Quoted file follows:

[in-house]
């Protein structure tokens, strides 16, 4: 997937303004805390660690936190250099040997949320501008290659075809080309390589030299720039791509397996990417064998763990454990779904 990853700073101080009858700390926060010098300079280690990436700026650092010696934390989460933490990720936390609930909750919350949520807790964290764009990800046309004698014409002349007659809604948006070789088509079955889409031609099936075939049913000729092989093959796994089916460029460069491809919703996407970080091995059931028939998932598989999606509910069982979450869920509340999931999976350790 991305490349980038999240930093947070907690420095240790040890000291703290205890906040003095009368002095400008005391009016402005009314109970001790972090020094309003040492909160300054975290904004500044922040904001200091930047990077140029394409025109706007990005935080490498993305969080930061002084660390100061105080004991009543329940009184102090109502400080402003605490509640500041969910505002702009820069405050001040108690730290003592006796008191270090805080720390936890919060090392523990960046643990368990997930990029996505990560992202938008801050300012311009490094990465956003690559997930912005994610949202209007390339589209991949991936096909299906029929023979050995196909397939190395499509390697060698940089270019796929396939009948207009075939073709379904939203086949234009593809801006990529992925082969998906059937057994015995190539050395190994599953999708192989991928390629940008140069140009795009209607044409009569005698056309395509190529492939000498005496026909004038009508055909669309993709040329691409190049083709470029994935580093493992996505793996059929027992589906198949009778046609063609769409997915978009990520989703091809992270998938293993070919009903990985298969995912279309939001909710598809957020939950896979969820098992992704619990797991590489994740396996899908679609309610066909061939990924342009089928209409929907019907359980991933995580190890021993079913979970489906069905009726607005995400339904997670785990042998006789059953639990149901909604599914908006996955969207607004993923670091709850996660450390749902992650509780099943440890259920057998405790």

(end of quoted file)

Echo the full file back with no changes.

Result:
[in-house]
């Protein structure tokens, strides 16, 4: 997937303004805390660690936190250099040997949320501008290659075809080309390589030299720039791509397996990417064998763990454990779904 990853700073101080009858700390926060010098300079280690990436700026650092010696934390989460933490990720936390609930909750919350949520807790964290764009990800046309004698014409002349007659809604948006070789088509079955889409031609099936075939049913000729092989093959796994089916460029460069491809919703996407970080091995059931028939998932598989999606509910069982979450869920509340999931999976350790 991305490349980038999240930093947070907690420095240790040890000291703290205890906040003095009368002095400008005391009016402005009314109970001790972090020094309003040492909160300054975290904004500044922040904001200091930047990077140029394409025109706007990005935080490498993305969080930061002084660390100061105080004991009543329940009184102090109502400080402003605490509640500041969910505002702009820069405050001040108690730290003592006796008191270090805080720390936890919060090392523990960046643990368990997930990029996505990560992202938008801050300012311009490094990465956003690559997930912005994610949202209007390339589209991949991936096909299906029929023979050995196909397939190395499509390697060698940089270019796929396939009948207009075939073709379904939203086949234009593809801006990529992925082969998906059937057994015995190539050395190994599953999708192989991928390629940008140069140009795009209607044409009569005698056309395509190529492939000498005496026909004038009508055909669309993709040329691409190049083709470029994935580093493992996505793996059929027992589906198949009778046609063609769409997915978009990520989703091809992270998938293993070919009903990985298969995912279309939001909710598809957020939950896979969820098992992704619990797991590489994740396996899908679609309610066909061939990924342009089928209409929907019907359980991933995580190890021993079913979970489906069905009726607005995400339904997670785990042998006789059953639990149901909604599914908006996955969207607004993923670091709850996660450390749902992650509780099943440890259920057998405790």